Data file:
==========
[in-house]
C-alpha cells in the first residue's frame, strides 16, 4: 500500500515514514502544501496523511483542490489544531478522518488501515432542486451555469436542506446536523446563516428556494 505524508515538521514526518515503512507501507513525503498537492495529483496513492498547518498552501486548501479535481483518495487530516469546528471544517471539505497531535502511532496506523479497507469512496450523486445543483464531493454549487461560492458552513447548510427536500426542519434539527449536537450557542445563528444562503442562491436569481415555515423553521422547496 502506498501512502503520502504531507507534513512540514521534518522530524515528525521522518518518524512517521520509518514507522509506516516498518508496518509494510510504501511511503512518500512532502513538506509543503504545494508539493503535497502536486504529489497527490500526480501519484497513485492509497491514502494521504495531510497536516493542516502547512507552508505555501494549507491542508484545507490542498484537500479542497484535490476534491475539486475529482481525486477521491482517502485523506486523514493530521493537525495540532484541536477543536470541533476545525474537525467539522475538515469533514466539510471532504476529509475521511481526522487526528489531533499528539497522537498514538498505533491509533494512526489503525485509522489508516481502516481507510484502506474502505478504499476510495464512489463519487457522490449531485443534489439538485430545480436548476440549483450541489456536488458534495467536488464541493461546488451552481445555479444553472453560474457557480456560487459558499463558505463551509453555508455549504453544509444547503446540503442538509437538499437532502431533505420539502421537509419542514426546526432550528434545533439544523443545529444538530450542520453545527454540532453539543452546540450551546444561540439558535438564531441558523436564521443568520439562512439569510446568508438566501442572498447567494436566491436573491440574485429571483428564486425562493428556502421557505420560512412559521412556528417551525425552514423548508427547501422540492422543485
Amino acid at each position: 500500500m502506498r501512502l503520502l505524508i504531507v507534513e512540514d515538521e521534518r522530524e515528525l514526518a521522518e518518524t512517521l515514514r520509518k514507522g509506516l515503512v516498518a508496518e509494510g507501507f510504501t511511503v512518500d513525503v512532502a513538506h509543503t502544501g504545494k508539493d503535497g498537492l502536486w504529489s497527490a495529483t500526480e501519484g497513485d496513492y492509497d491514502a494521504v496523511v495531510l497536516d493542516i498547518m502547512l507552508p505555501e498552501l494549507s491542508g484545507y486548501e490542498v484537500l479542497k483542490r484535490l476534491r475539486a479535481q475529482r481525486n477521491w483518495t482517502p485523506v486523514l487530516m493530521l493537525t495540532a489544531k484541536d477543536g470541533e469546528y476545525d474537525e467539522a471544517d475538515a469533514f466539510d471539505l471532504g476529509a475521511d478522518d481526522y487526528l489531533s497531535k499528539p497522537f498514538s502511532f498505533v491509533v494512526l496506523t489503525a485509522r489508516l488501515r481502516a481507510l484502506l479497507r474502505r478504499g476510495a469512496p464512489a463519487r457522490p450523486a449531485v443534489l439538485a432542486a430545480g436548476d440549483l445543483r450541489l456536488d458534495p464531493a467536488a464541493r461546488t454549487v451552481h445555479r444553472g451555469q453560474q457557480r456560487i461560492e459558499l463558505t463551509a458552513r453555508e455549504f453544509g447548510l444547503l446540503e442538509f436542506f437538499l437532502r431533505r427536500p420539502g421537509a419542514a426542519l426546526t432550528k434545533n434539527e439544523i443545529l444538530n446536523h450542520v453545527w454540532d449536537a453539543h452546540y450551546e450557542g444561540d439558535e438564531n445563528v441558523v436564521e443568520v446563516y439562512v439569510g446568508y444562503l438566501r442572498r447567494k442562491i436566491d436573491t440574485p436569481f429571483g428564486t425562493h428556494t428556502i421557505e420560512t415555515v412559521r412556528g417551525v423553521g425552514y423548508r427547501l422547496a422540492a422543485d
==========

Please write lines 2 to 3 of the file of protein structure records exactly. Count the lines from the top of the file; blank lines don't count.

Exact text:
C-alpha cells in the first residue's frame, strides 16, 4: 500500500515514514502544501496523511483542490489544531478522518488501515432542486451555469436542506446536523446563516428556494 505524508515538521514526518515503512507501507513525503498537492495529483496513492498547518498552501486548501479535481483518495487530516469546528471544517471539505497531535502511532496506523479497507469512496450523486445543483464531493454549487461560492458552513447548510427536500426542519434539527449536537450557542445563528444562503442562491436569481415555515423553521422547496 502506498501512502503520502504531507507534513512540514521534518522530524515528525521522518518518524512517521520509518514507522509506516516498518508496518509494510510504501511511503512518500512532502513538506509543503504545494508539493503535497502536486504529489497527490500526480501519484497513485492509497491514502494521504495531510497536516493542516502547512507552508505555501494549507491542508484545507490542498484537500479542497484535490476534491475539486475529482481525486477521491482517502485523506486523514493530521493537525495540532484541536477543536470541533476545525474537525467539522475538515469533514466539510471532504476529509475521511481526522487526528489531533499528539497522537498514538498505533491509533494512526489503525485509522489508516481502516481507510484502506474502505478504499476510495464512489463519487457522490449531485443534489439538485430545480436548476440549483450541489456536488458534495467536488464541493461546488451552481445555479444553472453560474457557480456560487459558499463558505463551509453555508455549504453544509444547503446540503442538509437538499437532502431533505420539502421537509419542514426546526432550528434545533439544523443545529444538530450542520453545527454540532453539543452546540450551546444561540439558535438564531441558523436564521443568520439562512439569510446568508438566501442572498447567494436566491436573491440574485429571483428564486425562493428556502421557505420560512412559521412556528417551525425552514423548508427547501422540492422543485
Amino acid at each position: 500500500m502506498r501512502l503520502l505524508i504531507v507534513e512540514d515538521e521534518r522530524e515528525l514526518a521522518e518518524t512517521l515514514r520509518k514507522g509506516l515503512v516498518a508496518e509494510g507501507f510504501t511511503v512518500d513525503v512532502a513538506h509543503t502544501g504545494k508539493d503535497g498537492l502536486w504529489s497527490a495529483t500526480e501519484g497513485d496513492y492509497d491514502a494521504v496523511v495531510l497536516d493542516i498547518m502547512l507552508p505555501e498552501l494549507s491542508g484545507y486548501e490542498v484537500l479542497k483542490r484535490l476534491r475539486a479535481q475529482r481525486n477521491w483518495t482517502p485523506v486523514l487530516m493530521l493537525t495540532a489544531k484541536d477543536g470541533e469546528y476545525d474537525e467539522a471544517d475538515a469533514f466539510d471539505l471532504g476529509a475521511d478522518d481526522y487526528l489531533s497531535k499528539p497522537f498514538s502511532f498505533v491509533v494512526l496506523t489503525a485509522r489508516l488501515r481502516a481507510l484502506l479497507r474502505r478504499g476510495a469512496p464512489a463519487r457522490p450523486a449531485v443534489l439538485a432542486a430545480g436548476d440549483l445543483r450541489l456536488d458534495p464531493a467536488a464541493r461546488t454549487v451552481h445555479r444553472g451555469q453560474q457557480r456560487i461560492e459558499l463558505t463551509a458552513r453555508e455549504f453544509g447548510l444547503l446540503e442538509f436542506f437538499l437532502r431533505r427536500p420539502g421537509a419542514a426542519l426546526t432550528k434545533n434539527e439544523i443545529l444538530n446536523h450542520v453545527w454540532d449536537a453539543h452546540y450551546e450557542g444561540d439558535e438564531n445563528v441558523v436564521e443568520v446563516y439562512v439569510g446568508y444562503l438566501r442572498r447567494k442562491i436566491d436573491t440574485p436569481f429571483g428564486t425562493h428556494t428556502i421557505e420560512t415555515v412559521r412556528g417551525v423553521g425552514y423548508r427547501l422547496a422540492a422543485d